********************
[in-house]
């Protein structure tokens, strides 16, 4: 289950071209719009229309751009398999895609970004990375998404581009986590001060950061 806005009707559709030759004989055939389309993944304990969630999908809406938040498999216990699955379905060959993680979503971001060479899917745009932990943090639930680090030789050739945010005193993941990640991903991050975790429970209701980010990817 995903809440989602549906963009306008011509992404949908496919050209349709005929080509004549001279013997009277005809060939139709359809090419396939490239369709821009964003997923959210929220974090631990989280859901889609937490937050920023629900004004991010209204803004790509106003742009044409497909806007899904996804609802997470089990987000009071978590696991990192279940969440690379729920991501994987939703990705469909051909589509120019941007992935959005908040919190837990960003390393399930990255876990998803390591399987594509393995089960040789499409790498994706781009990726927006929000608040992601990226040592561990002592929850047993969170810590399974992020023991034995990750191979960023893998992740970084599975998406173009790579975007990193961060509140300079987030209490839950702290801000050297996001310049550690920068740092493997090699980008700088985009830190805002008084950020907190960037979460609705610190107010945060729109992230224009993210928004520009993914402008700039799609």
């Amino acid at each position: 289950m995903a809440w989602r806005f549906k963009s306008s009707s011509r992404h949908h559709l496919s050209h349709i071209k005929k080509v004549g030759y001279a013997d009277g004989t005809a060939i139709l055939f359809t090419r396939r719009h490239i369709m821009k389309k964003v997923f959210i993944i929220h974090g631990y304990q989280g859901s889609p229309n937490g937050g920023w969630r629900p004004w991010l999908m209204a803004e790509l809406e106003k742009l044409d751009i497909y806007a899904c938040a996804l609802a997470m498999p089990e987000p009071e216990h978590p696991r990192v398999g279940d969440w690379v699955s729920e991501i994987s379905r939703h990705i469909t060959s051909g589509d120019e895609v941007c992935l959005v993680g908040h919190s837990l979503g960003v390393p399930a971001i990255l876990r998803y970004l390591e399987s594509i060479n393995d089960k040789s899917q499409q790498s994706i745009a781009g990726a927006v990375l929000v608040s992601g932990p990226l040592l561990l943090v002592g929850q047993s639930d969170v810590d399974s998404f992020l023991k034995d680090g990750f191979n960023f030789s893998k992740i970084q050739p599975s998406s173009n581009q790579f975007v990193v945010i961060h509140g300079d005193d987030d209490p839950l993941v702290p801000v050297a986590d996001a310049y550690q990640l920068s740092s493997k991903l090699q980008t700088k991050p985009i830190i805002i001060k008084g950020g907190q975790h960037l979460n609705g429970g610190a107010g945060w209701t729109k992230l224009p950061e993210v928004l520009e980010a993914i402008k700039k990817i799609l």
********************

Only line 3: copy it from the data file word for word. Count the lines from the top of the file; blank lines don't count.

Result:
């Amino acid at each position: 289950m995903a809440w989602r806005f549906k963009s306008s009707s011509r992404h949908h559709l496919s050209h349709i071209k005929k080509v004549g030759y001279a013997d009277g004989t005809a060939i139709l055939f359809t090419r396939r719009h490239i369709m821009k389309k964003v997923f959210i993944i929220h974090g631990y304990q989280g859901s889609p229309n937490g937050g920023w969630r629900p004004w991010l999908m209204a803004e790509l809406e106003k742009l044409d751009i497909y806007a899904c938040a996804l609802a997470m498999p089990e987000p009071e216990h978590p696991r990192v398999g279940d969440w690379v699955s729920e991501i994987s379905r939703h990705i469909t060959s051909g589509d120019e895609v941007c992935l959005v993680g908040h919190s837990l979503g960003v390393p399930a971001i990255l876990r998803y970004l390591e399987s594509i060479n393995d089960k040789s899917q499409q790498s994706i745009a781009g990726a927006v990375l929000v608040s992601g932990p990226l040592l561990l943090v002592g929850q047993s639930d969170v810590d399974s998404f992020l023991k034995d680090g990750f191979n960023f030789s893998k992740i970084q050739p599975s998406s173009n581009q790579f975007v990193v945010i961060h509140g300079d005193d987030d209490p839950l993941v702290p801000v050297a986590d996001a310049y550690q990640l920068s740092s493997k991903l090699q980008t700088k991050p985009i830190i805002i001060k008084g950020g907190q975790h960037l979460n609705g429970g610190a107010g945060w209701t729109k992230l224009p950061e993210v928004l520009e980010a993914i402008k700039k990817i799609l």